Why one police chief backs anti-doxxing legislation in Missouri

(The Center Square) – Blue Springs Police Chief Bob Muenz supports the anti-doxxing legislation up for consideration in the Missouri Legislature to help protect law enforcement, though he does wonder how enforcement might work.

Senate Bill 129 “provides that if a person knowingly posts the name, home address, Social Security number, telephone number or any other personally identifiable information of any law enforcement officer, corrections officer, parole officer, or prosecuting attorney or the information of an immediate family member of such officers, he or she shall be guilty of a Class E felony,” according to the bill summary.

Another legislative measure, House Bill 59, would make doxxing of any first responder a Class A misdemeanor.

Some officers, who generally have their names on the front of their uniforms, found themselves victims of doxxing as they worked during days of protests about George Floyd in the Kansas City area.

“If you don’t have your name, they want to know what you are hiding,” Muenz, who also serves as president of the Missouri Police Chiefs Association board of directors, told The Center Square.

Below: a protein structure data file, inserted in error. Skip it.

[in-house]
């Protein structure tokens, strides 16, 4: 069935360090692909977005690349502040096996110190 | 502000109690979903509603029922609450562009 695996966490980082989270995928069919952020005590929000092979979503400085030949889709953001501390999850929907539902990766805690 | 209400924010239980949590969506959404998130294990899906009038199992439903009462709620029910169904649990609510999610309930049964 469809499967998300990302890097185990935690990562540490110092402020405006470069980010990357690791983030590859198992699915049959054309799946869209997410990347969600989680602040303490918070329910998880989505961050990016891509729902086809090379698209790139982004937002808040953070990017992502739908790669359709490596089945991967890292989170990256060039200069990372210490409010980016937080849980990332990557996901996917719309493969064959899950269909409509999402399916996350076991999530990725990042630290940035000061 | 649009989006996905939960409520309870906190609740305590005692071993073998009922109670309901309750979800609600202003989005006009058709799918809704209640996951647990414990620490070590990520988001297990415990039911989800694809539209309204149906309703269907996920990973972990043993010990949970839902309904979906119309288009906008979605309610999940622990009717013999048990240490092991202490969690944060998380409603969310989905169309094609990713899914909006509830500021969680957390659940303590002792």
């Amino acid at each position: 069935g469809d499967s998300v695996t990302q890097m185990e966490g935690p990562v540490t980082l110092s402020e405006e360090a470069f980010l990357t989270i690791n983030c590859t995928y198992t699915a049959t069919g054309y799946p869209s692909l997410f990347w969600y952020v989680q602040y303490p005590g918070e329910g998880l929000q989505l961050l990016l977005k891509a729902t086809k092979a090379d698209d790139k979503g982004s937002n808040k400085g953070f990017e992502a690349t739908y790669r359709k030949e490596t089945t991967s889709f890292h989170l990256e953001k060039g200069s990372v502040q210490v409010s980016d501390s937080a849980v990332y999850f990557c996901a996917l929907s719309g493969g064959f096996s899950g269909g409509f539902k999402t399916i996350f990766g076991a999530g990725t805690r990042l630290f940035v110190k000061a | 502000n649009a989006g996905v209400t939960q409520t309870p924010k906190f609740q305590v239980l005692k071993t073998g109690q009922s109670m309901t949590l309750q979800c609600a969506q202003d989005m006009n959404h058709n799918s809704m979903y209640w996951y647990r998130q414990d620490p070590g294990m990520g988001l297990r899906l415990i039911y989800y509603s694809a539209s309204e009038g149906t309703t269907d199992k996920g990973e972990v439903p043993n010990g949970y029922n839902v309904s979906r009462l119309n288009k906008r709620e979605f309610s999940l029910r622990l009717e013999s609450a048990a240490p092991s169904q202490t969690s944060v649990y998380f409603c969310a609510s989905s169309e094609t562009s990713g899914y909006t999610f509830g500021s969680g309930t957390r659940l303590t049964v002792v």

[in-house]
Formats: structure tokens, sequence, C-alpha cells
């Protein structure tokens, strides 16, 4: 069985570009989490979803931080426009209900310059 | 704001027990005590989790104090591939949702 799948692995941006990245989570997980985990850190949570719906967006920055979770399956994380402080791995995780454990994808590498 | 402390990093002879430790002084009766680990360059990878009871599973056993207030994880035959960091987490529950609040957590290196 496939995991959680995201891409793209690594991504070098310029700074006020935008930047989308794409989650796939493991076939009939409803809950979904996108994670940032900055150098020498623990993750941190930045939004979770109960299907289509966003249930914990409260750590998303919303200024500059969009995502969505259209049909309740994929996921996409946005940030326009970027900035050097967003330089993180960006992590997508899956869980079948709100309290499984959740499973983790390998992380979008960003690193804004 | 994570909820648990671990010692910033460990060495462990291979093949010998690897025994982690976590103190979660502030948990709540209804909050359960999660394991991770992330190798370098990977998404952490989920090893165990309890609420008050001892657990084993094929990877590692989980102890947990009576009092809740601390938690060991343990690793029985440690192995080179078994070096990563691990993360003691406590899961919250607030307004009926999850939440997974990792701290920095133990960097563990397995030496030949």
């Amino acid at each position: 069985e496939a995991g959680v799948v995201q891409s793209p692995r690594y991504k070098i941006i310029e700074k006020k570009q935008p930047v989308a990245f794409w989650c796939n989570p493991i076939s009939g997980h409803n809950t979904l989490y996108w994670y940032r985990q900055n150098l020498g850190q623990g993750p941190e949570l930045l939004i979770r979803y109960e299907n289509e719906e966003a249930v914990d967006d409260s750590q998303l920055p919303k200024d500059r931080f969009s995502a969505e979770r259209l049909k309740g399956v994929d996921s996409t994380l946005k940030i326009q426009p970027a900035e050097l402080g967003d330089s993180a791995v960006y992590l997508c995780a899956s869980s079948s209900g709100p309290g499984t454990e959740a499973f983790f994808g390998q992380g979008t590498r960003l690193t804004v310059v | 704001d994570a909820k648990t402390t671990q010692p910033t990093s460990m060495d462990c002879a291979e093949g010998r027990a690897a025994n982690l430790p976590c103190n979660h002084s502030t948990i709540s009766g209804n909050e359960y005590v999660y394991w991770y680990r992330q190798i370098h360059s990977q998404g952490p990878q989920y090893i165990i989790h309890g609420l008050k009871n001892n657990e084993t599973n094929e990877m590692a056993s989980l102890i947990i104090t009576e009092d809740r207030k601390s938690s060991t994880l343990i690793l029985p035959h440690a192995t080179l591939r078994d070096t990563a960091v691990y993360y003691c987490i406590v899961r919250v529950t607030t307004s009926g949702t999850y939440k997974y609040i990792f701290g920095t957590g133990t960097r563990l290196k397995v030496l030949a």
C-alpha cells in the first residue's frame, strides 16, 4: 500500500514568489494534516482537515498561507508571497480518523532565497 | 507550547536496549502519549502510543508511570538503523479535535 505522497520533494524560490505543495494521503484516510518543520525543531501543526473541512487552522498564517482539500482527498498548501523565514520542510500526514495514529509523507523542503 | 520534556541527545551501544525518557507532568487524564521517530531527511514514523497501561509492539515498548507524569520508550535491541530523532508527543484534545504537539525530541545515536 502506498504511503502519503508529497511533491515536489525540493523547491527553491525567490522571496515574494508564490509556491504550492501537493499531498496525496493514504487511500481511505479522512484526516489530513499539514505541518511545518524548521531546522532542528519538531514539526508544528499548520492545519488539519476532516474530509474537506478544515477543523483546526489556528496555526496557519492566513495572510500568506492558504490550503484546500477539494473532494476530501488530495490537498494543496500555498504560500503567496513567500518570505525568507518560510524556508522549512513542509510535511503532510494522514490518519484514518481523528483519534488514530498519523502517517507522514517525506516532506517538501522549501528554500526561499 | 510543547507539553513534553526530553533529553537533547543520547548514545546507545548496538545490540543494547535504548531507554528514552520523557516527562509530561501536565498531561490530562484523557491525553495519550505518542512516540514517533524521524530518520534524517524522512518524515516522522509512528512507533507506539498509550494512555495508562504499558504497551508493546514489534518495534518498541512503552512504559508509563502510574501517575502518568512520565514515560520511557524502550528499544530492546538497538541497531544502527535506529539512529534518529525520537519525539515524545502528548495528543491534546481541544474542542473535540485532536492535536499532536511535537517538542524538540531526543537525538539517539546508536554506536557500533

With an officer’s name and photo, people could do an internet search to pull up public records and any information the officer may have posted online, including family photos and homes. The protestors can then confront the officers with printouts of photos, as some in the Floyd case experienced.

“Alternatively, on social media, if you’re not cognizant of what you’re putting out there even if you try to protect yourself as best you can, there’s still a possibility that your information gets out there,” Muenz said.

People may search for any financial information, email addresses or social media accounts of officers. Then they publish that personal information with malicious intent, which is known as doxxing.

“You can’t serve the community effectively if you are worrying about your home front. If you know your home front is being taken care of, then you can go out and serve the community,” Muenz said.

The legislation intends to deter doxxing with a promise of punishment if a police agency can investigate and discover who has tried to use officers’ personal information against them.

“I have some questions about how you would enforce it, how it would be investigated, who’s going to investigate. Like any other crime, it’s up to the jurisdiction,” he said.

Law enforcement personnel can be endangered by doxxing actions, Muenz said.

“If you have officers walking off the frontline during protests because they’re worried about their families or their house or something going on during multiple days of protests where they don’t have their mind on the job, you have issues. You have safety issues,” he said.

Supervisors would then have to replace them with other officers. If some sort of punishment was possible, that might help stop doxxing for officers.

Muenz said he hasn’t experienced doxxing himself.

The Missouri Police Chiefs Association, which he leads as president of the board of directors, supports the legislation.

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